Apple’s Craig Federighi explains why automatic iOS updates take so long

In short, Apple waits a few weeks to get feedback before delivering automatic iOS updates

iPhone 13 Pro

If you want fast updates on iOS, you should probably do them yourself instead of relying on automatic updates.

At least, that’s the word from Craig Federighi, Apple’s senior vice president of software engineering. A Reddit user shared in a post that they emailed Federighi asking about how the auto-update system works after seeing posts online about how it worked slowly.

Federighi responded, writing:

“We incrementally rollout new iOS updates by first making them available for those that explicitly seek them out in Settings, and then 1-4 weeks later (after we’ve received feedback on the update) ramp up to rolling out to devices with auto-update enabled.
Hope that helps!”

In other words, Apple delays rolling out automatic updates to devices until it’s certain there are no major issues with the update to users who manually request it from their device. It’s actually a pretty smart way to go about updates since the people who manually trigger an update might be more knowledgeable and equipped to deal with any issues if something goes wrong.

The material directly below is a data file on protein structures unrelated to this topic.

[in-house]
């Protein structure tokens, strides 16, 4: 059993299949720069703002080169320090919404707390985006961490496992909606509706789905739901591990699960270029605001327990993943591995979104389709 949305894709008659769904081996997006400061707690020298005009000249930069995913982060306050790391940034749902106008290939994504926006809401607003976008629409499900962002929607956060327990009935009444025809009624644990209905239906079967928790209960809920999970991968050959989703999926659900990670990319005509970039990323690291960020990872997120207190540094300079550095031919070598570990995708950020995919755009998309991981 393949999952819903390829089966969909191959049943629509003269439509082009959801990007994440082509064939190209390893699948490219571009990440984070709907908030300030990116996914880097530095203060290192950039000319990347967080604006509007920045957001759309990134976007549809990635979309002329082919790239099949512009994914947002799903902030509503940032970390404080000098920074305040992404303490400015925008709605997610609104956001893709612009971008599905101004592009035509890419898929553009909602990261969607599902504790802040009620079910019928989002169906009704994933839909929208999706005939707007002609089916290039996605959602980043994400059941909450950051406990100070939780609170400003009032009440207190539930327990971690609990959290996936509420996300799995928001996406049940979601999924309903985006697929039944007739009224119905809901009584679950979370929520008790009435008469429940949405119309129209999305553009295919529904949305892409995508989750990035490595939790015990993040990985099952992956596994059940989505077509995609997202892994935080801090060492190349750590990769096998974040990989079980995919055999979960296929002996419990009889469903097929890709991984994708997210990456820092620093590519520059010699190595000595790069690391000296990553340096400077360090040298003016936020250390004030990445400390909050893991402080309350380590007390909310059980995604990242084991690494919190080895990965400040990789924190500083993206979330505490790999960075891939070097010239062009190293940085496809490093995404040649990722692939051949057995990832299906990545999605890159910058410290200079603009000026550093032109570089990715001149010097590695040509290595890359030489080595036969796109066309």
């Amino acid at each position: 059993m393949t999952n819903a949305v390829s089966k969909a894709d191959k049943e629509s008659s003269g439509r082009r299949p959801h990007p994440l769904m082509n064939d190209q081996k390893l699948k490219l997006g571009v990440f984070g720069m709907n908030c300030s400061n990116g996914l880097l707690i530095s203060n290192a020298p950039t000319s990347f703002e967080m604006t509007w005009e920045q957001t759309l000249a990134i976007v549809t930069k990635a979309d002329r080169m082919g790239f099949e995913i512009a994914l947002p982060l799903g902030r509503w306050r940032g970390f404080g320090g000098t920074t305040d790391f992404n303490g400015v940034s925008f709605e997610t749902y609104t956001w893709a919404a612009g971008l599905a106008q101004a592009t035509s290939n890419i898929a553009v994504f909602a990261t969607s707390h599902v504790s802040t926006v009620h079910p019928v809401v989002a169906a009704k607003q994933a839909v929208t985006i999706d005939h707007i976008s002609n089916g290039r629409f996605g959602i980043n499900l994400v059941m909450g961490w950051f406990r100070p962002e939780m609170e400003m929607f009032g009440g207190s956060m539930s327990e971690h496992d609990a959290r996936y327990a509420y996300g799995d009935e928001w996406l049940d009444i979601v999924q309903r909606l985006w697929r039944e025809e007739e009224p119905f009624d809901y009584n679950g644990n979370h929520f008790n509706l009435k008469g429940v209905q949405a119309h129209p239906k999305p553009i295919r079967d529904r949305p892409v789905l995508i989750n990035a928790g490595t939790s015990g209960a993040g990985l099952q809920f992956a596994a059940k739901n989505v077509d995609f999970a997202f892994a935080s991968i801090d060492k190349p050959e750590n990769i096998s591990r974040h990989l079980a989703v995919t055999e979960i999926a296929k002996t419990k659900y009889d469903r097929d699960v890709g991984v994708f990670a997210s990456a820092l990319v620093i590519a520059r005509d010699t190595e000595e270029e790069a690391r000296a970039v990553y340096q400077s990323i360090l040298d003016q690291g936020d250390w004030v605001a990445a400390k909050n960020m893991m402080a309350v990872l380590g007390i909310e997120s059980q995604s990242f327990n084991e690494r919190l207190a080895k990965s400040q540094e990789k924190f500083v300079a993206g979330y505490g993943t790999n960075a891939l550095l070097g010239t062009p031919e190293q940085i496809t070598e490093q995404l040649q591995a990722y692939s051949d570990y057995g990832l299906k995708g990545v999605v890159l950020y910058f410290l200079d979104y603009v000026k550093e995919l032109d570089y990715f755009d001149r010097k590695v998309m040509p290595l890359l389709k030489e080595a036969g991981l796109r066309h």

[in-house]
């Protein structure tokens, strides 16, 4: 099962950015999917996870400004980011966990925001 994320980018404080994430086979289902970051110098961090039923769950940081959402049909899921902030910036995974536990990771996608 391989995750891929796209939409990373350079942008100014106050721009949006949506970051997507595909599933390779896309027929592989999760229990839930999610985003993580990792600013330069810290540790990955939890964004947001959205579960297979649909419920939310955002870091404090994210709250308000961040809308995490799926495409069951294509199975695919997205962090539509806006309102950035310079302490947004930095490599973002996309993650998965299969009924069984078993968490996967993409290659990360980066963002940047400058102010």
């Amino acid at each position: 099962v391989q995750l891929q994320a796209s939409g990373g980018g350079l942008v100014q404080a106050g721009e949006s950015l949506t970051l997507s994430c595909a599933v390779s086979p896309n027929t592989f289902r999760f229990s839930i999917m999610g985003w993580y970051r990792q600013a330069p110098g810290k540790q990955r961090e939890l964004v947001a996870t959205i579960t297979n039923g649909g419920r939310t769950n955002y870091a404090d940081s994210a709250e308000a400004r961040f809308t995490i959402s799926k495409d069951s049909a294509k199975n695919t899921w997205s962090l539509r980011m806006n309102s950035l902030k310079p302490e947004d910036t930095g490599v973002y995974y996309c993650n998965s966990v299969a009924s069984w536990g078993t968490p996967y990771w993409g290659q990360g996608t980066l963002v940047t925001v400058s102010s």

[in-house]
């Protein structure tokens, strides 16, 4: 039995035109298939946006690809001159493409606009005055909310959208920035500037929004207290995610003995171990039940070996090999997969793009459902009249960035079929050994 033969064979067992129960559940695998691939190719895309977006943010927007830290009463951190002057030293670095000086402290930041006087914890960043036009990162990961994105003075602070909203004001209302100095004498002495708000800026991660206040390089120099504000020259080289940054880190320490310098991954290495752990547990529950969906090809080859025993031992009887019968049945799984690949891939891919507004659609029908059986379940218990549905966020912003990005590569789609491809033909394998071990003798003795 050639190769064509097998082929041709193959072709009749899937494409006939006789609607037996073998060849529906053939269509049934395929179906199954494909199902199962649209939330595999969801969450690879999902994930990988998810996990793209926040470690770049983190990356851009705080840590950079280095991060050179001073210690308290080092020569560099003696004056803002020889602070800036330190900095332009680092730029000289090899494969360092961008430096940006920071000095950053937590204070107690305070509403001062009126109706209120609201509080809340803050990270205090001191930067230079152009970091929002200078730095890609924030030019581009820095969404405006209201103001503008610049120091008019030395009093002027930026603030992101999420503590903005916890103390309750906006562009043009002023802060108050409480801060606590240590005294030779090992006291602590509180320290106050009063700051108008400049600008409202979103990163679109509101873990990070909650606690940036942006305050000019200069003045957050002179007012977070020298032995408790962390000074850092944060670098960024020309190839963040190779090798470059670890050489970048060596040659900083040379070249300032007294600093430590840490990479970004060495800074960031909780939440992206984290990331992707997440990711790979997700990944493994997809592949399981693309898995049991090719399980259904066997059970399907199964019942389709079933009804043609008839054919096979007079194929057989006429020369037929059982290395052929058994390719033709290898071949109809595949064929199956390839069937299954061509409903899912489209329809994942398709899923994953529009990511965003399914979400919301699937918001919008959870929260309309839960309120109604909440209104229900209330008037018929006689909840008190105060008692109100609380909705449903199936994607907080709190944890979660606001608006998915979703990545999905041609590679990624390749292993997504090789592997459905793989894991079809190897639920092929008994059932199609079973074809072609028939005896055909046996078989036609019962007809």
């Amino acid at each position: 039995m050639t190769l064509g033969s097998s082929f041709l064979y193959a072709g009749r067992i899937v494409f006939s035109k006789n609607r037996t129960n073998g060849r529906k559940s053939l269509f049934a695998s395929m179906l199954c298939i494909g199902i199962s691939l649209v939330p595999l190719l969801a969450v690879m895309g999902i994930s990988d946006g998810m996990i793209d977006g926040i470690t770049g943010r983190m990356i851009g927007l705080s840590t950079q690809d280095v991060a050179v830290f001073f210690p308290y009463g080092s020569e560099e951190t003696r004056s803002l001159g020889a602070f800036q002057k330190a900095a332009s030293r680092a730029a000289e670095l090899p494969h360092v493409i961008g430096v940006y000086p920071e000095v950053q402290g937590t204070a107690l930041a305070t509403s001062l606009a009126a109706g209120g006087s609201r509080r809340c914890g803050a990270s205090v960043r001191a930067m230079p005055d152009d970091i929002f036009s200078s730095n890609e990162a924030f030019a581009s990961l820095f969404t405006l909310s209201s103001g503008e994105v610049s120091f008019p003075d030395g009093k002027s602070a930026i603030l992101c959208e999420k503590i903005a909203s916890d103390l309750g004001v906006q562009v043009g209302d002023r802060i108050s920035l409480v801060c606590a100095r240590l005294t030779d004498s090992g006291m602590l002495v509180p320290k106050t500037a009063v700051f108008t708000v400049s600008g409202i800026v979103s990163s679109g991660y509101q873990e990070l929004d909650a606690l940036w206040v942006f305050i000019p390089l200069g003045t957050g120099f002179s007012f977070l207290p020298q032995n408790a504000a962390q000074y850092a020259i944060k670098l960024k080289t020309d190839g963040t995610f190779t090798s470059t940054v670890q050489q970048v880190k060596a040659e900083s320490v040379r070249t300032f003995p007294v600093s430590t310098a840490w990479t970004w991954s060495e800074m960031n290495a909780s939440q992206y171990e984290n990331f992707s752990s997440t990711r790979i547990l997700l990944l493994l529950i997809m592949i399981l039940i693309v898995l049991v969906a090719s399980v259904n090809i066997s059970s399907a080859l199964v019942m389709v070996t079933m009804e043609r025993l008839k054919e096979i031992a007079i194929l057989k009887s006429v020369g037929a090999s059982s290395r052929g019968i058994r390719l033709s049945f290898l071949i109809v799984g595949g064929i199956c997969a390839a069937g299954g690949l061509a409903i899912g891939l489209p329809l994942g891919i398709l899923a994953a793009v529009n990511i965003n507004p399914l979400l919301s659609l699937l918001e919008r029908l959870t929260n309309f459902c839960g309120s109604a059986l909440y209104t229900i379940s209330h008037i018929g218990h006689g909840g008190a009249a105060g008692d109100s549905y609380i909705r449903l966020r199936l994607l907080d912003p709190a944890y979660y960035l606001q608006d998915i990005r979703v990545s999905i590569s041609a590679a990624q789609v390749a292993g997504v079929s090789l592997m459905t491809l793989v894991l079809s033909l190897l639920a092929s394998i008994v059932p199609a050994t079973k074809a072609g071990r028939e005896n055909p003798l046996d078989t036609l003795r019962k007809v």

As some others have pointed out in the Reddit thread, delaying automatic updates helps relieve pressure on Apple’s servers as well.

So, if you want to make sure your iPhone or iPad is up to date as soon as possible, make sure you head into the Settings app and manually start the update process next time Apple releases a version of iOS or iPadOS. Otherwise, you could be waiting a little while.

That said, Federighi’s email doesn’t address the App Store’s automatic app updates, which, frankly, don’t work. A few Redditors mentioned this, but I’ve experienced this too — almost every time I check for updates in the App Store, I have dozens of weeks old updates waiting to be downloaded, despite having automatic app updates turned on.

Source: Reddit Via: 9to5Mac

MobileSyrup may earn a commission from purchases made via our links, which helps fund the journalism we provide free on our website. These links do not influence our editorial content. Support us here.

Related Articles